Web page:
Politicians, nothing but greedy grasping self interested scumbags everyone of them, royalty, an out dated institution of a priveleged family who dont know what the real world is like, immigrants, break our laws within the first ten years of being allowed in the country then expect to be deported good style.

Human rights, b******s the EU b******s junk it.

My bible is the book written by Robert Tressell a book that makes me weep whenever I read it.

 

 

You're not head of the U.K. Tourist Board are you ?

 

 

:-|

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Although we are deep in the mire I have no desire to live anywhere else but the country I was born in and I have no doubt we will climb out of this pit of despair, I have no financial problems myself its not me I am concerned about its all the young jobless kids that are my priority.

What hopes and dreams have they got? Sweet FA thats what.

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Malc , a hell of a lot of those jobless youngsters dont want to work . I see it every day in an area we rent a couple of houses . There too busy drinking there tins and wine and smoking there seven quid a packet fags . Iv'e got a young lass in a house now on benefits and after she gets her benefits , money off ex , child tax credits she reckons she has after living costs got 150.00 spare every week , unbelievable and where paying for that . Mum has kid Saturday night so she can go out and they live on takeaway's all week , Iv'e been in the house and the cooker does not get used . Sorry moan over .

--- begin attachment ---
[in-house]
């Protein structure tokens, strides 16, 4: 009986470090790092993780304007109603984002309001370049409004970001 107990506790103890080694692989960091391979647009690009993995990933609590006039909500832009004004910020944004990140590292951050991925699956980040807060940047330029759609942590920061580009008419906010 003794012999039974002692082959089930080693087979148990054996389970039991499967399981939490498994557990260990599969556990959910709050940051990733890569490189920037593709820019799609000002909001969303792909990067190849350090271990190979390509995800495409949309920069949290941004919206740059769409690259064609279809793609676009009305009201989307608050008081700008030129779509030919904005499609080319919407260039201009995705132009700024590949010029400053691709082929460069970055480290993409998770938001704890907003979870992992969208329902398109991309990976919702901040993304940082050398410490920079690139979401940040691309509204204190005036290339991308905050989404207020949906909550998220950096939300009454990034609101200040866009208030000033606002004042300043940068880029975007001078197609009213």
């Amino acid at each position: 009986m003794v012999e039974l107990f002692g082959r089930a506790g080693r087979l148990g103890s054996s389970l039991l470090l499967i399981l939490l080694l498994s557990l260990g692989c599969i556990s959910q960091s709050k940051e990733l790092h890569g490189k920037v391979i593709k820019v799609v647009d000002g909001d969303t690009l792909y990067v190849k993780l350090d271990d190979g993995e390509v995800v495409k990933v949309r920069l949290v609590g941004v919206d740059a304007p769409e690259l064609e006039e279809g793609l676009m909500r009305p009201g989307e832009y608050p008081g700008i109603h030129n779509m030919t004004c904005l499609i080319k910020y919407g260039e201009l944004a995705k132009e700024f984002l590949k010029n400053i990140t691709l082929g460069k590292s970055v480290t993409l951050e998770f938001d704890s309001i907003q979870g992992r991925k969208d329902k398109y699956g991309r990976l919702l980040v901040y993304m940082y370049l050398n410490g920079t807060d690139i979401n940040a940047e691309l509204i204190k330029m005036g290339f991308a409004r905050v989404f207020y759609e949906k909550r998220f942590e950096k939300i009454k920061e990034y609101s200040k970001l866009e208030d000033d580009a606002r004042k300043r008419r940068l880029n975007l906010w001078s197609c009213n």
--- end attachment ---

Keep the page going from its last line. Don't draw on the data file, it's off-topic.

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I smoke it is my one vice, I don`t drink. I go to Adinkerke twice a year and have done for many years, to get 3kg of Drum. It costs me £4.35 a pouch in Belgium, compared to £14.98 in Tesco. So times them figures by sixty and you will see the saving is a quiet a bit. It is part of why we are in the EU , the free passage of goods. It is for personal use and I have never sold a pouch or offered a pouch to anyone.

 

Gary